A key document in the genealogy of posthumanist thought, A Foray into the Worlds of Animals and Humans advances Uexküll’s revolutionary belief that nonhuman perceptions must be accounted for in any biology worth its name; it also contains his arguments against natural selection as an adequate explanation for the present orientation of a species’ morphology and behavior. A Theory of Meaning extends his thinking on the umwelt, while also identifying an overarching and perceptible unity in nature. Those coming to Uexküll’s work for the first time will find that his concept of the umwelt holds new possibilities for the terms of animality, life, and the framework of biopolitics.”
With illustrations by George Kriszat
Publisher J. Springer, Berlin, 1934, 102 pages
New edition, with the essay “Bedeutungslehre”, with a Foreword by Adolf Portmann, Rowohlt, Hamburg, 1956, 182 pages
Translated by Claire H. Schiller
In Instinctive Behavior: The Development of a Modern Concept, pp 5-80
Publisher International Universities Press, New York, 1957
Reprinted in Semiotica 89(4), 1992, pp 319-391
New English edition, with the essay “A Theory of Meaning”
Translated by Joseph D. O’Neil
Introduction by Dorion Sagan
Afterword by Geoffrey Winthrop-Young
Publisher University of Minnesota Press, 2010
Posthumanities series, 12
Streifzüge durch die Umwelten von Tieren und Menschen (German, 1934)
Streifzüge durch die Umwelten von Tieren und Menschen. Bedeutungslehre (German, 1934/1956)
A Stroll Through the Worlds of Animals and Men (English, trans. Claire H. Schiller, 1957)
A Stroll Through the Worlds of Animals and Men (English, trans. Claire H. Schiller, 1957/1992)
Mondes animaux et monde humain suivi de La théorie de la signification (French, trans. Philippe Muller, 1965)
A Foray Into the Worlds of Animals and Humans, with a Theory of Meaning (English, trans. Joseph D. O’Neil, 2010)
See also chapters 10-11 of Agamben’s The Open: Man and Animal: Umwelt; Tick (2002/2004)Comment (0)
Filed under book | Tags: · 1968, aesthetics, design, object, philosophy, political economy, psychology, semiotics, sociology, theory
Communications is a biannual social sciences journal founded by Georges Friedmann, Roland Barthes, and Edgar Morin. Soon after its start in 1961 it became a reference publication for media studies and semiotics in France and internationally.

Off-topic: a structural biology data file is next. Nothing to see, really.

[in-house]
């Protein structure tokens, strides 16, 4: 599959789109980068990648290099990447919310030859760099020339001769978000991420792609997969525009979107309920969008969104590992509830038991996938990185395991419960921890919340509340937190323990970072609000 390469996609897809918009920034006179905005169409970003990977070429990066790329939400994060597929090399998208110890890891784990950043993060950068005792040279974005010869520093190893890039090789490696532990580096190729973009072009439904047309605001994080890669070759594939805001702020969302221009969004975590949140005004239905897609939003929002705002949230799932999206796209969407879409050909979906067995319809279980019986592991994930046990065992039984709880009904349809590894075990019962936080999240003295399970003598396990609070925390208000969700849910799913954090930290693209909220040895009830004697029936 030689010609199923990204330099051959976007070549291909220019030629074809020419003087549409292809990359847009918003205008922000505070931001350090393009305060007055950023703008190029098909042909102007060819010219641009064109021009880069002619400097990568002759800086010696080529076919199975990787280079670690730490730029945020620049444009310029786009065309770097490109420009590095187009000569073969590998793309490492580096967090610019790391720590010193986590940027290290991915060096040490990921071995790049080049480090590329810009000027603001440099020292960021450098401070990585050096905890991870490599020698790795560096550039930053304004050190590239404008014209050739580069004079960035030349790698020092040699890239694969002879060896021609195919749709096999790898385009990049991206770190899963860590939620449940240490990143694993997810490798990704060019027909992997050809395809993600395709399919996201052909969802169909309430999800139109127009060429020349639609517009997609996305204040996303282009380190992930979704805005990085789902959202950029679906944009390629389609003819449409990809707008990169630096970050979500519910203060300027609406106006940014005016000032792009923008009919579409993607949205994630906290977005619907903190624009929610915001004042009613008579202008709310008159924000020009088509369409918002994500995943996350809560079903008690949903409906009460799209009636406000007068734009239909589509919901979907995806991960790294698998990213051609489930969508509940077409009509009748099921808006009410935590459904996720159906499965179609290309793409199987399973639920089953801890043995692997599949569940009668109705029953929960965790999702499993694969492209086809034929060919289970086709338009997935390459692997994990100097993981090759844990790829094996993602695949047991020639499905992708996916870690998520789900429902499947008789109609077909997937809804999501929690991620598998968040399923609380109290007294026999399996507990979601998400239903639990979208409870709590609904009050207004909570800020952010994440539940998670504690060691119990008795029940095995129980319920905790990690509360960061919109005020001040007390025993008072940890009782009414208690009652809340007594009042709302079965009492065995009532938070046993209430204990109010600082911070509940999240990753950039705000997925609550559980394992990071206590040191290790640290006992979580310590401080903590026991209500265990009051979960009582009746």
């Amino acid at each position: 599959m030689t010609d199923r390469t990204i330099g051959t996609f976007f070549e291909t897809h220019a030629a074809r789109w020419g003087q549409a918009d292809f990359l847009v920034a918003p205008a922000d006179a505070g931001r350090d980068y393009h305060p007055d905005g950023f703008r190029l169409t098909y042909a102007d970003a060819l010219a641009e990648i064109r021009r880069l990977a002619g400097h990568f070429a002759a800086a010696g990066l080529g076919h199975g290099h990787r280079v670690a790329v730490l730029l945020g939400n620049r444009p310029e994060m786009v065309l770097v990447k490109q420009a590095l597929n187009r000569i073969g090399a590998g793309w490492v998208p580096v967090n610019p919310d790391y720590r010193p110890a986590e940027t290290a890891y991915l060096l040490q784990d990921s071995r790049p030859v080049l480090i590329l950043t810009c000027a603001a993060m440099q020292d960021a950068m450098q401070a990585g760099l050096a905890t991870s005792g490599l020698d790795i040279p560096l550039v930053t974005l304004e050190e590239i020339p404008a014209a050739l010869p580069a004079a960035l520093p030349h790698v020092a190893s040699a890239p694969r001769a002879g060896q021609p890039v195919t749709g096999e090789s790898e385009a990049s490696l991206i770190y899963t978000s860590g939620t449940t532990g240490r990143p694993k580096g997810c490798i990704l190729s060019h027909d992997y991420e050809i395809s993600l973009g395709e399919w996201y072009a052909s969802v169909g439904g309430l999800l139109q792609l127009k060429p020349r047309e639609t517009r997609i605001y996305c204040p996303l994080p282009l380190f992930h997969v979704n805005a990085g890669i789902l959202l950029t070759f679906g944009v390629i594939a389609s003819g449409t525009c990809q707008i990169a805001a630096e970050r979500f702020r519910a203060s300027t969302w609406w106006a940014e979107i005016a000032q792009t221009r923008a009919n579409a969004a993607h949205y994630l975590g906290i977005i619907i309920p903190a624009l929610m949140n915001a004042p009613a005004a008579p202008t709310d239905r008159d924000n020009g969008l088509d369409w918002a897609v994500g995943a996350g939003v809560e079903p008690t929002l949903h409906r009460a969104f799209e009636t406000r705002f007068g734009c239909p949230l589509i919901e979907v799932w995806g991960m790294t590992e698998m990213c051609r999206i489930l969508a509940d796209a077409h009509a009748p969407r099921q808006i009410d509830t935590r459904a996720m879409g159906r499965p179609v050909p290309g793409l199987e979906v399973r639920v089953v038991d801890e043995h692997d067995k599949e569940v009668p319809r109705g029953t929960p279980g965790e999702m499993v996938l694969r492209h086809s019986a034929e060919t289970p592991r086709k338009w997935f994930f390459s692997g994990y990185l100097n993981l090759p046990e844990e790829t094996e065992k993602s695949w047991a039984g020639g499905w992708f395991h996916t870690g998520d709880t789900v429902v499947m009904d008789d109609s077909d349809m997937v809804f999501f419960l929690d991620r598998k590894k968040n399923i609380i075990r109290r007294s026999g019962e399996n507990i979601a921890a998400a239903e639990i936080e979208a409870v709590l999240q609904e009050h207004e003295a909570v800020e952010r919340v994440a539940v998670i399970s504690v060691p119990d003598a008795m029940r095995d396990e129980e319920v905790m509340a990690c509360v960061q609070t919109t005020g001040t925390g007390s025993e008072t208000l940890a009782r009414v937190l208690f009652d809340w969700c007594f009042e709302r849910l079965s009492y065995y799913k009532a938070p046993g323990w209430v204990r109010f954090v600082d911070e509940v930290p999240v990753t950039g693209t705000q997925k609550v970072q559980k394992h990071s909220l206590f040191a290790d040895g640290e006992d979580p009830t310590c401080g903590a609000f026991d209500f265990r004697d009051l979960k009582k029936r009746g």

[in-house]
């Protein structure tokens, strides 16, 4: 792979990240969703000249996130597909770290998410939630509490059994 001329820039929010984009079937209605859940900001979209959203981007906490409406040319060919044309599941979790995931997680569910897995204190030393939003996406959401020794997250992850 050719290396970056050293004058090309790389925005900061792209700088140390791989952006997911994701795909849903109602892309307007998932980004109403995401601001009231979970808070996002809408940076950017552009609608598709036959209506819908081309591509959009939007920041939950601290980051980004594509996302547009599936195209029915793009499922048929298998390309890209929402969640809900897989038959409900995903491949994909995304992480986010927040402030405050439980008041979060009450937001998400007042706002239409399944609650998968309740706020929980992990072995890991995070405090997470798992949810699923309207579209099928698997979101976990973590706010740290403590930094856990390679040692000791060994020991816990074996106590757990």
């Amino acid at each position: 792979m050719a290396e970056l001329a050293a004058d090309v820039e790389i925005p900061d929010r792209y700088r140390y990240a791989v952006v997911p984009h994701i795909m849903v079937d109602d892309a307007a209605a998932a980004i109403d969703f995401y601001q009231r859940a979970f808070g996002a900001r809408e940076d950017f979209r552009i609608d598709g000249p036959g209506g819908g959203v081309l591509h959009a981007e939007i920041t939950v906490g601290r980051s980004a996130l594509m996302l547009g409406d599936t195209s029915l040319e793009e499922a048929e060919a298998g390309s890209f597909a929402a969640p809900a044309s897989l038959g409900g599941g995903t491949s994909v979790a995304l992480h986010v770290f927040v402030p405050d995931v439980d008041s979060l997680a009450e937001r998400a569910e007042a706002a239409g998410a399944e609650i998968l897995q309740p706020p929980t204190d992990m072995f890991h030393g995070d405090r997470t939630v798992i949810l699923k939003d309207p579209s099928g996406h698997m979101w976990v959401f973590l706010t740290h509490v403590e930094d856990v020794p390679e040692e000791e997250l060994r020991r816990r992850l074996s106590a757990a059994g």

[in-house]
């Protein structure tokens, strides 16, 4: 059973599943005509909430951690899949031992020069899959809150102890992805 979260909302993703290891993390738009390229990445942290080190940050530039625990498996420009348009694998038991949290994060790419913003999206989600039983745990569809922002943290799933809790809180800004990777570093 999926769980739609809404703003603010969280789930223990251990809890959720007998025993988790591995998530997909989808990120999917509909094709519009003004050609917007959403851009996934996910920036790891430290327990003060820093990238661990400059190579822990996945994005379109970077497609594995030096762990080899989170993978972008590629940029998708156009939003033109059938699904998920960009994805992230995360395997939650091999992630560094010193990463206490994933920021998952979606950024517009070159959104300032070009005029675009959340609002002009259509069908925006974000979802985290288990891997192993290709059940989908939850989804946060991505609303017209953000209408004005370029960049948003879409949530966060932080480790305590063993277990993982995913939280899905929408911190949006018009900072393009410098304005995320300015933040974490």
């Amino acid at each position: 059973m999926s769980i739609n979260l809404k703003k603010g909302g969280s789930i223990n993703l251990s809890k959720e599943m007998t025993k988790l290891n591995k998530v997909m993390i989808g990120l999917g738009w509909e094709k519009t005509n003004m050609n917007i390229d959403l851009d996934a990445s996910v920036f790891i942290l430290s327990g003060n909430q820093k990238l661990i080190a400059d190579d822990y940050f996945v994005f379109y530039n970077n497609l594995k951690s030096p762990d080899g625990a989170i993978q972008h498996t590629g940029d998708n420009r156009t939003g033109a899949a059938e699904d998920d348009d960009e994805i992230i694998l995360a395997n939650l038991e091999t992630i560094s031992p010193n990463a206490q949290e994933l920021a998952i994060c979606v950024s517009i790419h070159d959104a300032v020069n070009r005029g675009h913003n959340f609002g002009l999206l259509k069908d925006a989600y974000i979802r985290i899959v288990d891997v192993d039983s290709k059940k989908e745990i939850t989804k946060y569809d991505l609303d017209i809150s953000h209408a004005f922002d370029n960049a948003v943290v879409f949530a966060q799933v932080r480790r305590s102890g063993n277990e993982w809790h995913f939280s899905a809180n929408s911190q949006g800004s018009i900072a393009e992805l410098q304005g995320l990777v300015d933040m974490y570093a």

Its first 1969 issue was dedicated to the theory of objects, positioning it “at the confluence of sociology, political economy, social psychology, marketing, philosophy, design and aesthetics” (p 141). At the same time the journal argued for the relevance of the study of objects for governmental institutions such as “the Ministry of Industrial Production, the Ministry of Transport, the customs authorities, the courts, the counterfeits studies, or the National Industrial Property Institute” (p 141).
It can be read as a post-May 1968 attempt to use the concept of object as an agent linking social sciences in order to increase their impact on direct political change, and as well as an early echo of what more than a decade later came to be known as the actor-network theory.
Two years later the magazine appeared in its Spanish translation in book form.
Publisher Centre d’études des communications de masse, École pratique des hautes études, and Seuil, Paris, 1969
Filed under journal | Tags: · linguistics, literature, philosophy, psychoanalysis, semiotics
With contributions by Georges Bataille, John Cage, Daniel Charles, Gilles Deleuze, Jacques Derrida, Michel Foucault, François Fourquet, Lee Hildreth, Denis Hollier, Kenneth King, Pierre Klossowski, James Leigh, Sylvère Lotringer, Jean-François Lyotard, Roger McKeon, Daniel Moshenberg and John Rajchman.
Edited by Sylvère Lotringer
Publisher Semiotext(e), Inc., New York